Researching a potential career change can bring some exciting times; as well as a new salary and benefits, a change of environment can make a huge difference to our enjoyment in life. However, before deciding to leave the public sector, we recommend considering the financial implications carefully!
In the short-term, your main concerns are likely to be related to your pay. However, this doesn’t mean you should forget healthcare benefits, employer contribution, and retirement plans. Will your new employer offer a retirement plan? Will the cost of healthcare suddenly increase significantly?
Once you’ve compared these short-term considerations, what happens in the long-term? Despite suffering in recent years, public sector retirement benefits, for example, still exceed anything offered by the private sector. Once you consider the maximum match for a TSP and FERS, around 15% of your salary can actually be contributed by the government. Although you’ll get close with school systems and universities, the private sector just cannot compete when it comes to contributions.
Is overall compensation lower in the private sector? Well, you could research three different studies and find some very different answers. This being said, the disparity differs, according to a CBO study, depending on educational attainment.
As well as contributions, the retirement benefit itself needs to be assessed. With a TSP, you have something akin to a 403b or 401k plan which are both normally available with larger companies. With FERS, though, this is essentially a pension which keeps benefits fixed even if the stock market crashes. With a pension, there are opportunities to shift the investment risk to the employer (as well as the risk of inflation being taken by the government because FERS has a cost-of-living adjustment). This is something you need to consider before making any big decisions because it’s much easier to meet retirement goals when a percentage of the risk has been transferred to the employer. We think it’s important to manage the risk of both poor investment performance and inflation.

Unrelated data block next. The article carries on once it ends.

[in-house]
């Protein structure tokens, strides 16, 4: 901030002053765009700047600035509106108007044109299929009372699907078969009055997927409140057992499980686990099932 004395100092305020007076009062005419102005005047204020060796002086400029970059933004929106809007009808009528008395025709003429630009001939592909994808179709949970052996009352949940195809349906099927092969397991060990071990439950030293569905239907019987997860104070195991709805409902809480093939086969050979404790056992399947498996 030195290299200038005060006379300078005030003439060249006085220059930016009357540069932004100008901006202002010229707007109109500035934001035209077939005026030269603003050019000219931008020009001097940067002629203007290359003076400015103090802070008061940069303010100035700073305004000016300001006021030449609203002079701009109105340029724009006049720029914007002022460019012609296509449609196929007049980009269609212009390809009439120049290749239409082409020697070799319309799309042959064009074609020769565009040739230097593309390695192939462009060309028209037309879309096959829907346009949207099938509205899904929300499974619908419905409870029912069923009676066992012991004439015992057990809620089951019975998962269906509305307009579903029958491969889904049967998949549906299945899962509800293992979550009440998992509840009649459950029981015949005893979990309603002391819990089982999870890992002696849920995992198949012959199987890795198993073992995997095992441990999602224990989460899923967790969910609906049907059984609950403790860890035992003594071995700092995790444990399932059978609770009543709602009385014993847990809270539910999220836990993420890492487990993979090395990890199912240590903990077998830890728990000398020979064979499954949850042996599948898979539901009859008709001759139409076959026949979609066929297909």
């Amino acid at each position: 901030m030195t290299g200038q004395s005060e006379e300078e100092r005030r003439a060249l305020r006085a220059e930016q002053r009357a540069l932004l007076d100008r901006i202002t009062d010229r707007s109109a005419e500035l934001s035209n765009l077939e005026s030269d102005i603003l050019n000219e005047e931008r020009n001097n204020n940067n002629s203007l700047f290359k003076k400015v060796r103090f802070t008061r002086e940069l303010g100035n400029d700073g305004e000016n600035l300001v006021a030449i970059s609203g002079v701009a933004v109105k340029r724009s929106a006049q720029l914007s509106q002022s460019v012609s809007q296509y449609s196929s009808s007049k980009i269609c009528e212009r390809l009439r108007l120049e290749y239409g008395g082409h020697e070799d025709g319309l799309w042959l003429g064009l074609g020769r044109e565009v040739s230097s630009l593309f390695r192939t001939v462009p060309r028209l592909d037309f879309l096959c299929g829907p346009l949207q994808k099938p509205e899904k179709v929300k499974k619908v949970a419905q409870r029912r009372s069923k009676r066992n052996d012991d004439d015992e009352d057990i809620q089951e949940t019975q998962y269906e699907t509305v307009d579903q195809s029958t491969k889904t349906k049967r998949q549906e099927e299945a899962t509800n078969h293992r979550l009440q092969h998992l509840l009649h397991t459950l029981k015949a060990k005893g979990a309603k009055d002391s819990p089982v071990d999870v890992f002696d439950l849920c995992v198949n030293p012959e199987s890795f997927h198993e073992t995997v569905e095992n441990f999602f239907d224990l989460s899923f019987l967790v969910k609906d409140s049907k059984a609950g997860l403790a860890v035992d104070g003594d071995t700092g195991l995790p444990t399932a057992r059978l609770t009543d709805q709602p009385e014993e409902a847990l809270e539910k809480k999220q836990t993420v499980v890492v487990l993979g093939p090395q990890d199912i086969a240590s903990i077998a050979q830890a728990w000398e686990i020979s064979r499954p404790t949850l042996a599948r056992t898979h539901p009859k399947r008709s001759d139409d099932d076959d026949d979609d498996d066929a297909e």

FERS and TSP
What are you going to do with all FERS contributions? Assuming you have five years of experience with the government, a deferred annuity at retirement will be your main option. Although many will be able to request a refund, we advise you to remember the value of a pension. When making this decision, assess what income you could receive after re-investing the refund, assess what income you would get from the pension, and then decide on a strategy.
What are you going to do with your TSP investment? On a similar note, you won’t be able to make contributions (or take a loan) after leaving the public sector…but this doesn’t mean you can’t leave the funds where they are. In terms of investment, the TSP does have some low-cost options.
For many, they like to transfer (roll) the funds into an IRA or even a different employer retirement account. Before the rollover, make sure you pay off outstanding loans and assess potential plan expenses (you don’t want any nasty surprises later down the line!).